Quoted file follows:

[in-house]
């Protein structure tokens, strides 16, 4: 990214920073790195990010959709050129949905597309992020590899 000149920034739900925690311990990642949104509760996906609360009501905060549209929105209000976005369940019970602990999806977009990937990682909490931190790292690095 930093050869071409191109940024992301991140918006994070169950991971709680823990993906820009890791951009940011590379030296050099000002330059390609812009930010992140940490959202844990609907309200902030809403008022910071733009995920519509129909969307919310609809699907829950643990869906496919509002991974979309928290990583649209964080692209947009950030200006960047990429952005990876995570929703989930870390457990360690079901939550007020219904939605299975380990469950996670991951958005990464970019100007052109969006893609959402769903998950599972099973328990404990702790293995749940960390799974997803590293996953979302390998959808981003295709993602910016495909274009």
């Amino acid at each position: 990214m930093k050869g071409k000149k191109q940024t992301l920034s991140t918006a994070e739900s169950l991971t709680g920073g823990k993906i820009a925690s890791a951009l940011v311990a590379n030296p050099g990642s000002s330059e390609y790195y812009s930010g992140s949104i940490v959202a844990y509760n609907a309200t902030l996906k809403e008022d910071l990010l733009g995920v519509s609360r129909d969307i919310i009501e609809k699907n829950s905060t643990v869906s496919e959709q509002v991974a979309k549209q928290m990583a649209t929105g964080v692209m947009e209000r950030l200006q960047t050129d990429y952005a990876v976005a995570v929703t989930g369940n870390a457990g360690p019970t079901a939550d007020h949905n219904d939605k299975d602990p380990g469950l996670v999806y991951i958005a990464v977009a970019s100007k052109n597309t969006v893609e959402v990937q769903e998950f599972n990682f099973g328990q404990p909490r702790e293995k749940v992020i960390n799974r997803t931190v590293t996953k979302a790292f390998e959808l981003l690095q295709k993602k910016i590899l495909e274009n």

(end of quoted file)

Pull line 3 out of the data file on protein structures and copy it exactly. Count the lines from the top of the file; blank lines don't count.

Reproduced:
């Amino acid at each position: 990214m930093k050869g071409k000149k191109q940024t992301l920034s991140t918006a994070e739900s169950l991971t709680g920073g823990k993906i820009a925690s890791a951009l940011v311990a590379n030296p050099g990642s000002s330059e390609y790195y812009s930010g992140s949104i940490v959202a844990y509760n609907a309200t902030l996906k809403e008022d910071l990010l733009g995920v519509s609360r129909d969307i919310i009501e609809k699907n829950s905060t643990v869906s496919e959709q509002v991974a979309k549209q928290m990583a649209t929105g964080v692209m947009e209000r950030l200006q960047t050129d990429y952005a990876v976005a995570v929703t989930g369940n870390a457990g360690p019970t079901a939550d007020h949905n219904d939605k299975d602990p380990g469950l996670v999806y991951i958005a990464v977009a970019s100007k052109n597309t969006v893609e959402v990937q769903e998950f599972n990682f099973g328990q404990p909490r702790e293995k749940v992020i960390n799974r997803t931190v590293t996953k979302a790292f390998e959808l981003l690095q295709k993602k910016i590899l495909e274009n």